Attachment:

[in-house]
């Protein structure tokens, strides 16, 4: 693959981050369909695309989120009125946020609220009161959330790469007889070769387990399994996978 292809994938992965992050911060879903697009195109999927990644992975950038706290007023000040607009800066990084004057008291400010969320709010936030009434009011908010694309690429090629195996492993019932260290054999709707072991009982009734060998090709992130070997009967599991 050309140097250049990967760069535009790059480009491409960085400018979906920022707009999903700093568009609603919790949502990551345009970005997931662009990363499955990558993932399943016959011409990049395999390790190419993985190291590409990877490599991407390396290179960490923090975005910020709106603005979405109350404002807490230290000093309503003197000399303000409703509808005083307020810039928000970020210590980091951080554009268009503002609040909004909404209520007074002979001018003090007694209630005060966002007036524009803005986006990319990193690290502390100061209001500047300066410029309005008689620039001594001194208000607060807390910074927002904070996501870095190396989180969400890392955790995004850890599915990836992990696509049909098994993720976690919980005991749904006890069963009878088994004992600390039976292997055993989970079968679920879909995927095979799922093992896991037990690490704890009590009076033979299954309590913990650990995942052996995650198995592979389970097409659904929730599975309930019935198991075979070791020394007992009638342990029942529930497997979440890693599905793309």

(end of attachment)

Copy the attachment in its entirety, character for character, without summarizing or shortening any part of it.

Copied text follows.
[in-house]
């Protein structure tokens, strides 16, 4: 693959981050369909695309989120009125946020609220009161959330790469007889070769387990399994996978 292809994938992965992050911060879903697009195109999927990644992975950038706290007023000040607009800066990084004057008291400010969320709010936030009434009011908010694309690429090629195996492993019932260290054999709707072991009982009734060998090709992130070997009967599991 050309140097250049990967760069535009790059480009491409960085400018979906920022707009999903700093568009609603919790949502990551345009970005997931662009990363499955990558993932399943016959011409990049395999390790190419993985190291590409990877490599991407390396290179960490923090975005910020709106603005979405109350404002807490230290000093309503003197000399303000409703509808005083307020810039928000970020210590980091951080554009268009503002609040909004909404209520007074002979001018003090007694209630005060966002007036524009803005986006990319990193690290502390100061209001500047300066410029309005008689620039001594001194208000607060807390910074927002904070996501870095190396989180969400890392955790995004850890599915990836992990696509049909098994993720976690919980005991749904006890069963009878088994004992600390039976292997055993989970079968679920879909995927095979799922093992896991037990690490704890009590009076033979299954309590913990650990995942052996995650198995592979389970097409659904929730599975309930019935198991075979070791020394007992009638342990029942529930497997979440890693599905793309």